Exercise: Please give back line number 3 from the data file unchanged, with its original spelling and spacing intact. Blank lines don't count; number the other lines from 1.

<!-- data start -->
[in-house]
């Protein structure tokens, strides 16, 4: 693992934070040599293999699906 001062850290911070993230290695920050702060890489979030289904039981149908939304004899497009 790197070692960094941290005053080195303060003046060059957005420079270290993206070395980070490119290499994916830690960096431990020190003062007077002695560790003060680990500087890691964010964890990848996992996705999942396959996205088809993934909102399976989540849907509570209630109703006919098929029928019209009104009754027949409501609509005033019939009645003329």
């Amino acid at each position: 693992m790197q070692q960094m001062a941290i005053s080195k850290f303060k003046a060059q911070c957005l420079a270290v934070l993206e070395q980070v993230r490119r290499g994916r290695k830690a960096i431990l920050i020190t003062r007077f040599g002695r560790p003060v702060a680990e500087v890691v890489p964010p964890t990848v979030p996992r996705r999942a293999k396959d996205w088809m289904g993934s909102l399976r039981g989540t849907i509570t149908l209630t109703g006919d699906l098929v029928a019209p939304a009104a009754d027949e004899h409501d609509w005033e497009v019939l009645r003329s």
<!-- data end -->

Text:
């Amino acid at each position: 693992m790197q070692q960094m001062a941290i005053s080195k850290f303060k003046a060059q911070c957005l420079a270290v934070l993206e070395q980070v993230r490119r290499g994916r290695k830690a960096i431990l920050i020190t003062r007077f040599g002695r560790p003060v702060a680990e500087v890691v890489p964010p964890t990848v979030p996992r996705r999942a293999k396959d996205w088809m289904g993934s909102l399976r039981g989540t849907i509570t149908l209630t109703g006919d699906l098929v029928a019209p939304a009104a009754d027949e004899h409501d609509w005033e497009v019939l009645r003329s």